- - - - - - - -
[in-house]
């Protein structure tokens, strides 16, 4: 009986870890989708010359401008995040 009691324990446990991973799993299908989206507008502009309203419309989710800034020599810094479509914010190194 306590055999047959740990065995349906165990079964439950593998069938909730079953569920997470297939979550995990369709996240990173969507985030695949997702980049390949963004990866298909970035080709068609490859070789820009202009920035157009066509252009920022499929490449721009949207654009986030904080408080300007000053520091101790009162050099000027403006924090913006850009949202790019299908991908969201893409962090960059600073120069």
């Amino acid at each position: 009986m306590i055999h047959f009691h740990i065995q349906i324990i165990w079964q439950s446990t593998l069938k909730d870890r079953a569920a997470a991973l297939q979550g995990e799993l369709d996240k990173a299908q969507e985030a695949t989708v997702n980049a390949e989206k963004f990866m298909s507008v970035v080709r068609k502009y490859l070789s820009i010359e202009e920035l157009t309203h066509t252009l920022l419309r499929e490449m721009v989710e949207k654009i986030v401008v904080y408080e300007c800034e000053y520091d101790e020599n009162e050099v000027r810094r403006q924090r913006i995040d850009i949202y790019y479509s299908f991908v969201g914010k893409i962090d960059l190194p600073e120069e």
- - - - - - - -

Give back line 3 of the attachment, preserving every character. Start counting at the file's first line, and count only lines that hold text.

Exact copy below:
């Amino acid at each position: 009986m306590i055999h047959f009691h740990i065995q349906i324990i165990w079964q439950s446990t593998l069938k909730d870890r079953a569920a997470a991973l297939q979550g995990e799993l369709d996240k990173a299908q969507e985030a695949t989708v997702n980049a390949e989206k963004f990866m298909s507008v970035v080709r068609k502009y490859l070789s820009i010359e202009e920035l157009t309203h066509t252009l920022l419309r499929e490449m721009v989710e949207k654009i986030v401008v904080y408080e300007c800034e000053y520091d101790e020599n009162e050099v000027r810094r403006q924090r913006i995040d850009i949202y790019y479509s299908f991908v969201g914010k893409i962090d960059l190194p600073e120069e």